Just for fun

2017 in Review

My resolution for 2017 was to not only to get outside more but to do more backpacking and camping. As the year wraps up, I'm happy to say that I've met that goal and then some. I started Trial by Trail in March of this year as a way to document my trips and hopefully to help and inspire others to plan their own. I have learned so much this year and I am looking forward to a 2018 full of adventure. 

Best Overall: Grand Canyon Rim to Rim 

Ribbon Falls 

The Grand Canyon Rim to Rim hike is 24 miles with roughly 10k feet of elevation change. We hiked North to South over three days in June, spending two nights at the bottom of the canyon. Temperatures reached 117 degrees Fahrenheit, but we stayed cool by swimming at Ribbon Falls and in Bright Angel Creek. 

There is just something about the Grand Canyon. The top of the rims offer amazing views, but the bottom of the canyon is what I found the most astounding. The absolute lack of noise from cars and people was something I had never experienced before. As you hike to the bottom of the canyon, it's like walking through time. I have never felt my own impermanence more strongly. 

Click here to read more about our Rim to Rim hike and how to plan your own. 

Passing by some mules headed down into the canyon on our way up to the South rim.

Most Unique: The Narrows Top Down

Aptly named, the Narrows is the narrowest part of Zion Canyon and is one of the most popular hikes in Zion National Park. The canyon walls reach over 1,000 feet tall and only 20 to 30 feet wide in some places. The Virgin River runs through the canyon so the hike is mostly through flowing water that generally ranges from ankle to waist deep (and sometimes deeper).

We were unable to obtain an overnight permit for this hike so we did all 16 miles from Chamberlain's Ranch to the Temple of Sinawava in one day. Armed with dry pants, dry bags, canyoneering shoes, and really big walking sticks, we finished the hike in about 9.5 hours.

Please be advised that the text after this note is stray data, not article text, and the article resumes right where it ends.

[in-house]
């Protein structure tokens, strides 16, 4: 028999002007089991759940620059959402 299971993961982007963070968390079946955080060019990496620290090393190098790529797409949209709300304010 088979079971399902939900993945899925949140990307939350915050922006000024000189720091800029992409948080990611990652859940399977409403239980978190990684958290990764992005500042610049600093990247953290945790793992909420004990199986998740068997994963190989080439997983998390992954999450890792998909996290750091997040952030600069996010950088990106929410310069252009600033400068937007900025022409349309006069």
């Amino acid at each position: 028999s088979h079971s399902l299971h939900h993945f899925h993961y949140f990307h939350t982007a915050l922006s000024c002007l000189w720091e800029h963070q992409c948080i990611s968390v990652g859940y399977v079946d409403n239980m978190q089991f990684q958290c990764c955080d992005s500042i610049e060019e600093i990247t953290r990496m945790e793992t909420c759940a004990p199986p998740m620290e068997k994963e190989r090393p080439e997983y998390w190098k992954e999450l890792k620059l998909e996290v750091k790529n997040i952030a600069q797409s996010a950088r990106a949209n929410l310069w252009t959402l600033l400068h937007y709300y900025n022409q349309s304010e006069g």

Click here to learn how to plan your own Narrows hike. 

Most Challenging: Grand Circle Trailfest 

I took up trail running towards the end of 2016 as a way to train for longer backpacking trips. I've always hated running, having stuck mostly to roads. I've discovered that running on trails is a completely different experience and one that I actually enjoy. 

As I continued to add additional miles to my long runs I must have been feeling overconfident because my husband convinced me to sign up for the Grand Circle Trailfest, a three day trail running festival near Bryce, Zion, and Grand Canyon National Parks. We only signed up for the first two days, but both days were farther than I had ever run in my life with a lot of elevation gain (Day 1 was 14 miles with 4k elevation gain, day 2 was 12 miles with 2k feet of elevation gain). 

I surprised myself. It was hard, the first day especially, but I did it. It was inspiring and humbling to see people of all ages on the trail. At one point I paced off a lady who looked like she was about 80 and any sense of grandeur I had disappeared immediately. The trails were magnificent and despite my legs being extremely tired, I found myself regretting not signing up for the third day. 

Best Camping: Pedernales Falls State Park 

My husband and I visited several State Parks this year that we had either never been to at all or had never camped at: Pedernales Falls State Park, Garner State Park, Colorado Bend State Park, Virgin Creek State Park, and Enchanted Rock State Natural Area. 

Pedernales Falls 

  1. Pedernales Falls State Park: So far, Pedernales Falls is my favorite camping spot for it's proximity to Austin, private camp sites, and network of hiking trails. 
  2. Colorado Bend State Park: We definitely need a second visit to Colorado Bend State Park as we left a few trails un-hiked on our visit. It's second on my list because the drive-in campsites offer no privacy from other campers (walk-in campsites do), but the hiking trails are beautiful. 
  3. Enchanted Rock State Natural Area: Definitely one of the most unique natural areas in Texas, Enchanted Rock is the closest you'll get to seeing a mountain in South Texas (unless you count Old Baldy in Garner State Park). It's third on my list because the hiking trails are lacking, but if you're into rock climbing I highly suggest checking it out. There are only walk-in campsites so no RVs or roof-top tents allowed. 
  4. Garner State Park: I have to admit this is low on my list because of how crowded the park was. With a two hour wait to check-in on a Friday evening, we likely won't return to this park to camp.